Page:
Artefacts relating to the history of the Aboriginal Native Police forces are very rare, most not having survived. This collection of uniform buttons, carbine balls and bullets, all collected from Native Police camp sites in Queensland, is therefore of great importance. The donor recovered these items from sites of Native Police camps thus giving them a precise location. All the buttons either feature the letters VR or the Victoria Crown, and all but one were made in England by the best known uniform manufacturer and supplier of the time, Hebbert and Co. One, marked 'NEW SOUTH WALES POLICE' was made in Australia by D. Jones & Co (now known as David Jones).
In the nineteenth century Aboriginal men served as troopers in various 'native police' forces. These forces, which consisted of uniformed, armed and mounted Aboriginal troopers under the command of white officers, were created to keep the peace between Aborigines and white settlers in the frontier districts. In reality, they helped to quell the resistance of the traditional owners, open the land to European settlement, and protect the settlers from the displaced local populations. Many of the troopers were men of elevated status in their local communities, possibly motivated by the prestige of a uniform, firearms and a horse, and perhaps a recognition that the white man was here to stay.
Aborigines were chosen as troopers because of their superior knowledge of the bush and their ability to track. (Aboriginal troopers were distinct from the black trackers employed by the colonial police forces.) An Aboriginal force operated in the Port Phillip district (now Victoria) for 11 years from 1842 under the command of Captain Henry Dana. It seems that units may have existed in a less established way for some years before this. In view of the perceived effectiveness of Dana's force, the governor of New South Wales Charles Fitzroy established a native police force in 1848. Records kept by the NSW authorities show that in the ten years that followed, 175 Aboriginal men were recruited. Operating in small mounted detachments that patrolled the troubled northern frontier districts, they almost immediately saw action in what is now south-east Queensland. In 1849 a bloody four hour battle against the defiant Bigambul people ended ten years of Aboriginal resistance to European occupation of the Macintyre River region.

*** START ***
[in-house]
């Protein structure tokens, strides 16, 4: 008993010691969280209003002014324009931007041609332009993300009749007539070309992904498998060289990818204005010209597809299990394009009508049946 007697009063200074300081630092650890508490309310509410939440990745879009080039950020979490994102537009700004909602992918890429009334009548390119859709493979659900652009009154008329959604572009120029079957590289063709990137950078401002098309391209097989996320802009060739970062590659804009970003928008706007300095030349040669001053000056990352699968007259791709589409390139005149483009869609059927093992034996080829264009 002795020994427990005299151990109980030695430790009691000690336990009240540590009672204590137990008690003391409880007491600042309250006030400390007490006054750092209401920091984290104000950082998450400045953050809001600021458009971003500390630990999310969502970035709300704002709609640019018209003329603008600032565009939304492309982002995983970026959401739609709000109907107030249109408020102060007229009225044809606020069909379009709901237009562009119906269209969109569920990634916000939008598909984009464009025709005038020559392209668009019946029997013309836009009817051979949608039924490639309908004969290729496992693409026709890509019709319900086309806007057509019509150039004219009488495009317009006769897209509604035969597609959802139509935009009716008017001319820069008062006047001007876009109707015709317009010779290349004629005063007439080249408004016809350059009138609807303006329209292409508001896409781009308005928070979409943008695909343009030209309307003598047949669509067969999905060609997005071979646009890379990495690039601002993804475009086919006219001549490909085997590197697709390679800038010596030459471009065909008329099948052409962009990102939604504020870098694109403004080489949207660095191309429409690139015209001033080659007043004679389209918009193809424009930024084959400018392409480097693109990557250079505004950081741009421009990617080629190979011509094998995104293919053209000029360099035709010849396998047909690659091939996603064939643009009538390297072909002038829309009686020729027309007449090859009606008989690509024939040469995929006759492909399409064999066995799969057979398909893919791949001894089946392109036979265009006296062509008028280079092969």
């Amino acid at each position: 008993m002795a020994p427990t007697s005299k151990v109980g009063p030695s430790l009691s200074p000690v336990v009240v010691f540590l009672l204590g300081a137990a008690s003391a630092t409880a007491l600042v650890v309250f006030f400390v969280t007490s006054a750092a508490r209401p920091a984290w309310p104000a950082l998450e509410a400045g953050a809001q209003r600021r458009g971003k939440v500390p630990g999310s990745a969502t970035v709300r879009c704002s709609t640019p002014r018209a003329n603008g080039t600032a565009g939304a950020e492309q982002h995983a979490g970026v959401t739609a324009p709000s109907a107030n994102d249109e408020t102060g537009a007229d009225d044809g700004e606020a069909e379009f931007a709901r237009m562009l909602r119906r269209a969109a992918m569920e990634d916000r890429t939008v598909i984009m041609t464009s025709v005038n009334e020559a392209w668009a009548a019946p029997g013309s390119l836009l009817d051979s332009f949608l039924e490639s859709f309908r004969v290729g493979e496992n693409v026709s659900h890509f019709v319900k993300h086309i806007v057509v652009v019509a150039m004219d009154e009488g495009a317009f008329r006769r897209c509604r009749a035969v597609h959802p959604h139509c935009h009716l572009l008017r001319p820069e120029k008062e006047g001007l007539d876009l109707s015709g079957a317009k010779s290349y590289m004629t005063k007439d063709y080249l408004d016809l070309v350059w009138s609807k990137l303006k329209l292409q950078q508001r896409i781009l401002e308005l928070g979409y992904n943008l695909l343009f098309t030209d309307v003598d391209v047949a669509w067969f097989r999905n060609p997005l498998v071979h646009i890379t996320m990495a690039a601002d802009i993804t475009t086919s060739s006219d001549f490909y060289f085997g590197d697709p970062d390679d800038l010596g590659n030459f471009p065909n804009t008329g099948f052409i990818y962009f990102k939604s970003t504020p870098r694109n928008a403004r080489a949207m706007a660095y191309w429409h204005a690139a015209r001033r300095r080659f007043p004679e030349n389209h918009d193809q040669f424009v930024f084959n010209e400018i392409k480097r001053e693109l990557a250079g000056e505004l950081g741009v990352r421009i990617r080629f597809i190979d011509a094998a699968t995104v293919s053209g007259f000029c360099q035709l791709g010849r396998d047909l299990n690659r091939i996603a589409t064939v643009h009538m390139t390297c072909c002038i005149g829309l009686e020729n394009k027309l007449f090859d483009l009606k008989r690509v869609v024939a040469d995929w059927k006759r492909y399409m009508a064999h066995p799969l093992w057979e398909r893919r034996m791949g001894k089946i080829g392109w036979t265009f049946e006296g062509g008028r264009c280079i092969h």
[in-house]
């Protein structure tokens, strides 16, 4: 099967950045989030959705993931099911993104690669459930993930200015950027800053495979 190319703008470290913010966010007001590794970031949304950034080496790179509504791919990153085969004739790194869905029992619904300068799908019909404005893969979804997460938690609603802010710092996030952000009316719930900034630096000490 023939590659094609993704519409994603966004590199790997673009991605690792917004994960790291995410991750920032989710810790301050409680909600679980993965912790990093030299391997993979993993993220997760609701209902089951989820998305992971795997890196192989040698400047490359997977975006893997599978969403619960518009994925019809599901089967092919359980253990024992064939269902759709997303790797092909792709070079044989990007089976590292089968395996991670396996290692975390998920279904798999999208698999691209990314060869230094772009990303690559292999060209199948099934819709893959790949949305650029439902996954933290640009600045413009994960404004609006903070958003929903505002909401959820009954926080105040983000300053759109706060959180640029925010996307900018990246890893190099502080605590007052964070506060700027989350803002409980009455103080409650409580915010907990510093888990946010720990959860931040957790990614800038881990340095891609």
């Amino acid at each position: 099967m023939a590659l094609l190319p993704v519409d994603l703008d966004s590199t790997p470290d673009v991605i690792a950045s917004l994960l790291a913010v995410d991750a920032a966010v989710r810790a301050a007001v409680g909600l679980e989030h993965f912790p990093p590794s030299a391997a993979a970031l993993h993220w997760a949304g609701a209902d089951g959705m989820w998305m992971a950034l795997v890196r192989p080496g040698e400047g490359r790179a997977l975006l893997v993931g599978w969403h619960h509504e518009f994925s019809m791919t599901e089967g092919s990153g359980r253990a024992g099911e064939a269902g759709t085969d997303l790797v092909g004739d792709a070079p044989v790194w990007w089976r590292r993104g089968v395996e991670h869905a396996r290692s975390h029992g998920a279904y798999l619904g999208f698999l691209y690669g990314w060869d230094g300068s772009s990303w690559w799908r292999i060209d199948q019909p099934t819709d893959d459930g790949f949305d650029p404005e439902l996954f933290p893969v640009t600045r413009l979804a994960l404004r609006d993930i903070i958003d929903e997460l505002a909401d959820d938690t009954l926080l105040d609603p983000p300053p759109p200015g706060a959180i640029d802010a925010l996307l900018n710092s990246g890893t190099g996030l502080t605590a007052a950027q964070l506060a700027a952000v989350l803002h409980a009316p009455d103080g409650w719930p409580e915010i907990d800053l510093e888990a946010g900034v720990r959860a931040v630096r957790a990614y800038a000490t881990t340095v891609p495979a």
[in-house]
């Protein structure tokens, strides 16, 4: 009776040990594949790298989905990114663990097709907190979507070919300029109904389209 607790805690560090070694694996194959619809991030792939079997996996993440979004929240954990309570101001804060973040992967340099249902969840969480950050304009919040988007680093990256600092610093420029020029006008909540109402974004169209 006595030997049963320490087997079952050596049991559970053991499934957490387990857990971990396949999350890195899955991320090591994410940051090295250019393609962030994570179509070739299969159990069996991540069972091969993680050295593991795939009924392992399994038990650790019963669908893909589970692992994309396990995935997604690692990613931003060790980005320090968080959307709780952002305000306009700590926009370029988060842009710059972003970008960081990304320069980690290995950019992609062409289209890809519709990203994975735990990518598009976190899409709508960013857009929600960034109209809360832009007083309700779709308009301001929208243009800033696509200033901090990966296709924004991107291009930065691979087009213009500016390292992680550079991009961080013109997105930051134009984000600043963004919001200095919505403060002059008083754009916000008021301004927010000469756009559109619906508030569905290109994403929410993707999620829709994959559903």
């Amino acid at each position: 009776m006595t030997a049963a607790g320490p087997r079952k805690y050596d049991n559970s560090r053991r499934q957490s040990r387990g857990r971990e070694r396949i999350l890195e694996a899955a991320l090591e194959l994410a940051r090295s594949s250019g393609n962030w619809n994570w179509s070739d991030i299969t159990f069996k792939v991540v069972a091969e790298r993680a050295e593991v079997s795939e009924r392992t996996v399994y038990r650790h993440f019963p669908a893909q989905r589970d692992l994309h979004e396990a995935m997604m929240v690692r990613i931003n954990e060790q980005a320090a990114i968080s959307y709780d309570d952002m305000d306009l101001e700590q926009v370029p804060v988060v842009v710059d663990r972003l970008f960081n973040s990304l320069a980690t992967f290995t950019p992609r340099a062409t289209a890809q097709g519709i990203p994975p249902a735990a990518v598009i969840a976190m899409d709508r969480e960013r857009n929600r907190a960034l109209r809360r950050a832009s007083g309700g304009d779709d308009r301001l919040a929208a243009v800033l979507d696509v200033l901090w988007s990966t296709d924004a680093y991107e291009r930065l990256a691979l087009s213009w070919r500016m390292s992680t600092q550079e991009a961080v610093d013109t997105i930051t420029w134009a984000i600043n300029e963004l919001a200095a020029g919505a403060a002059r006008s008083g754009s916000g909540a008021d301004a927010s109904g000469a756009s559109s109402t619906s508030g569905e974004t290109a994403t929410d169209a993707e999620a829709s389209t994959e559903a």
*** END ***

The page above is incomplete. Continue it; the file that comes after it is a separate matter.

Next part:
At first the NSW native police force was under the control of officials in Sydney who were answerable to the Colonial Office. From 1856 to 1859 the force was controlled by the new government of NSW. When Queensland became a separate colony in 1859, control of this force was passed to the government in Brisbane. The Queensland native mounted police continued to patrol the fringes of European settlement until it was disbanded in 1900, although a last camp remained at Coen, in North Queensland until 1914.
Queensland Aborigines strongly resisted losing their land and livelihood. Many nervous pastoralists urged the authorities to unleash the native police on troublesome blacks. The force became known for its brutality toward local Aborigines and was implicated in several massacres. The activities of the native police in Queensland were often kept secret and their reports seldom made public. Many of the government records relating to this force after 1859 appear to have been destroyed, although many documents, and newspaper reports, Royal Commission reports etc remain, and there is now reasonable coverage on the World Wide Web. Henry Reynolds has written that 'The Queensland native police played a decisive role in crushing Aboriginal resistance' ('With the White People', Penguin, 1990, p71). The consequences of whites co-opting Aboriginal skills and knowledge in the form of native police units were disastrous for Aboriginal communities.